Keeping bees is a commitment, just like keeping pets. Before taking on such a responsibility, you would be wise to talk to some local beekeepers in your area and perhaps see if you can spend a day with one of them and his/her hives. There are a number of state and local associations across the United States and around the world. The San Francisco Beekeepers Association offers an introductory beekeeping class for both members and nonmembers; for those who do not have space for their own hives, the association also can host your hive for a small fee. The Vermont Beekeepers Association also provides workshops for novices, as well as a mentoring program with experienced beekeepers. A former president, Ross Conrad, wrote the book Natural Beekeeping: Organic Approaches to Modern Apiculture. The Texas Beekeepers’ Association has an extensive network of local affiliates that hold regular meetings and provide support to novices. The Toronto District Beekeepers Association offers prospective beekeepers an opportunity to meet with experienced beekeepers and discuss the craft. (They also hold a honey-tasting competition.) Try searching on the Internet or checking with your local Cooperative Extension agent to see if there is an active beekeeping club in your area that could give you some advice on starting up.

Beginning beekeeping kits, which generally include two hives with eight frames as well as the basic equipment you need to get started, cost in the neighborhood of $215 at Betterbee. Dadant Beekeeping and Golden Bee sell basic kits beginning around $150. If you decide to start with a kit, make sure that it is made of durable materials and that it can accommodate expansion with more frames and hives in the future. And before buying anything, I would advise approaching your local association or a neighborhood beekeeper for some advice on how to get started.

Another reason to start local is that you will, at some point, need some bees. And while you can mail order them, bees do not transport all that well. They can die or get stressed in transit, plus you may not know whether a particular variety is well suited to your region. Getting locally proven and healthy bees from someone in your area, if at all possible, is the way to go. If these are not available or if you need to re-queen, then order from a reputable mail-order source; your local beekeeping group should be able to recommend some. And before getting any bees, it is instructive to take a class or read a beginners’ beekeeping guide such as one of the books mentioned above, that can teach you about the different types of available honeybees and their attributes, advantages, and disadvantages. These include their tendency to swarm or defend the hive as well as their winter cold-hardiness and their proneness or resistance to certain diseases.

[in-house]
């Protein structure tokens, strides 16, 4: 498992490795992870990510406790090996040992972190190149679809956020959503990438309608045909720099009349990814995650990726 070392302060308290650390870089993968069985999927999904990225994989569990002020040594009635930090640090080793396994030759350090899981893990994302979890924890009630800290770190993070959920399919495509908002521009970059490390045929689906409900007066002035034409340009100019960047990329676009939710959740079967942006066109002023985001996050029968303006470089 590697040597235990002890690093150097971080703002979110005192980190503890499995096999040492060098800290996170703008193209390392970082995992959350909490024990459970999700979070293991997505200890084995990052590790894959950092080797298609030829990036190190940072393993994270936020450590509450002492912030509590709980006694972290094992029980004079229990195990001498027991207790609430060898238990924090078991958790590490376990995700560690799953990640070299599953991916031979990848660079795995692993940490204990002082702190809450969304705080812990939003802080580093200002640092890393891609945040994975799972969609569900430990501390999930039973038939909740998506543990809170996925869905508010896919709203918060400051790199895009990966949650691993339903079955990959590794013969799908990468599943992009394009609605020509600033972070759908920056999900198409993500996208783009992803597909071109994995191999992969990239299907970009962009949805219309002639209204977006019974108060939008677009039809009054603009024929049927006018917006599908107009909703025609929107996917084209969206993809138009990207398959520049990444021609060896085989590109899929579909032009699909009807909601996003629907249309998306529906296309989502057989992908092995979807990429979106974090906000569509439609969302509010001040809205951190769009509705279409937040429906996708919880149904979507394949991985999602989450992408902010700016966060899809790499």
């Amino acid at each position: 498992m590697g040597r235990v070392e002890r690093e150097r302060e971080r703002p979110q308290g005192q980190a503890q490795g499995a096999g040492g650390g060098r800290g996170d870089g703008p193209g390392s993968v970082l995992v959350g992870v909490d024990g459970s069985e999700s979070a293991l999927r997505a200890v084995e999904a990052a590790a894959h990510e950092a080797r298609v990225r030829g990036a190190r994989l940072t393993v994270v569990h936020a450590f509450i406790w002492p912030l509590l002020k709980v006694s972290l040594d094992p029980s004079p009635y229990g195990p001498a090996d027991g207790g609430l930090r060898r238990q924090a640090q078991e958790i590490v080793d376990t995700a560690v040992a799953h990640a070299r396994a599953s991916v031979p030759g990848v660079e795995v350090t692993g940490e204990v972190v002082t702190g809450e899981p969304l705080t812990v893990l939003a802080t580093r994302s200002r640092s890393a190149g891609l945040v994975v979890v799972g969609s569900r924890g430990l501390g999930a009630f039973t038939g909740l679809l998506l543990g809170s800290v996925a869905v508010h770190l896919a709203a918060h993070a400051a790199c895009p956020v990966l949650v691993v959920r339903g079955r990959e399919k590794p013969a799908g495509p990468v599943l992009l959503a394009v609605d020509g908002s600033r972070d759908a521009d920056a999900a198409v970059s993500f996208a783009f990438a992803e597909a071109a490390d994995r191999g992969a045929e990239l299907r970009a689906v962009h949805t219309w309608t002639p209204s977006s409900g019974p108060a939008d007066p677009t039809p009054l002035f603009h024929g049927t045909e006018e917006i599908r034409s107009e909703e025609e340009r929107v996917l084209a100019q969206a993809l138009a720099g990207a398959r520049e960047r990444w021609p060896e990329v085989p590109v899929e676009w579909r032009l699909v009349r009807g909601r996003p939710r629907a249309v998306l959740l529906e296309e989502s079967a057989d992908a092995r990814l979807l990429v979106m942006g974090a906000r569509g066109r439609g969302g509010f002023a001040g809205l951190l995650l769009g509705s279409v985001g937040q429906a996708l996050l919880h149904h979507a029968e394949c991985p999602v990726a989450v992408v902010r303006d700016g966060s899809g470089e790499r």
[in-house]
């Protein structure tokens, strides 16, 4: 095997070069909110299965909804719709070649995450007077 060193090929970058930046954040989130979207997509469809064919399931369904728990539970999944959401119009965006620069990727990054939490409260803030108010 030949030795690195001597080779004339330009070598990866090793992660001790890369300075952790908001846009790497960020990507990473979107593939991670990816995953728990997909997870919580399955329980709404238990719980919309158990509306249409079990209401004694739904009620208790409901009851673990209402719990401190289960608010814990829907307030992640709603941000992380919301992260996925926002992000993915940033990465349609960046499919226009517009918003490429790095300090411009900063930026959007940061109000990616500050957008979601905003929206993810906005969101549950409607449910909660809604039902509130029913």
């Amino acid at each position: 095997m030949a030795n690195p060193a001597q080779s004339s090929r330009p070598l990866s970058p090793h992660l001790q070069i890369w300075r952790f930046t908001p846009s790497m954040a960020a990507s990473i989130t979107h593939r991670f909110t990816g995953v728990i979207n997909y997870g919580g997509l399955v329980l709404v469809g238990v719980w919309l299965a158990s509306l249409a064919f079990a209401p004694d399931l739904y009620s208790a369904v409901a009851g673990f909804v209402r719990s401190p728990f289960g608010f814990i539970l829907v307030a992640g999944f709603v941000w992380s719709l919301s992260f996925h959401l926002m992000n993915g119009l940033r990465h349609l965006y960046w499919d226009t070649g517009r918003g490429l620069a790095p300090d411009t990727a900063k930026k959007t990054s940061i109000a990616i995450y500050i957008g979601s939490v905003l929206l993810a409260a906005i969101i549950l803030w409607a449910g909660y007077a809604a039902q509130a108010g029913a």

Speaking of diseases, the onset of colony collapse disorder (CCD) in many regions of Europe and North America has deservedly received some media attention in the last few years. CCD is a term coined to describe the sudden disappearance of worker bees from a colony, which causes it to collapse suddenly. For reasons that are not entirely understood, more than two-thirds of the managed bee population in North America has died off in the course of the last few seasons following similar reports in Europe. This follows a dramatic decline in our wild honeybee population, which has been a trend for some time. Since at least 30 percent of our world’s fruit and vegetable crops need bee pollination, CCD is an extremely serious issue for humans as well as a cautionary flag for would-be beekeepers. Scientists do not fully understand whether CCD has resulted from pathogens, tracheal or varroa mites, pesticide use, climate change, or other factors. Since bees pick up whatever is out there in our environment, even the small-scale hobbyist beekeeper needs to be proactively prepared to combat mite infestations and disease problems. You owe it to yourself, as well as your future colony of bees, to research your responsibilities fully before taking them on. That being said, there is so much to be gained from beekeeping, and your bees provide such a service to the world around you, that I hope you do strongly consider this noble pursuit.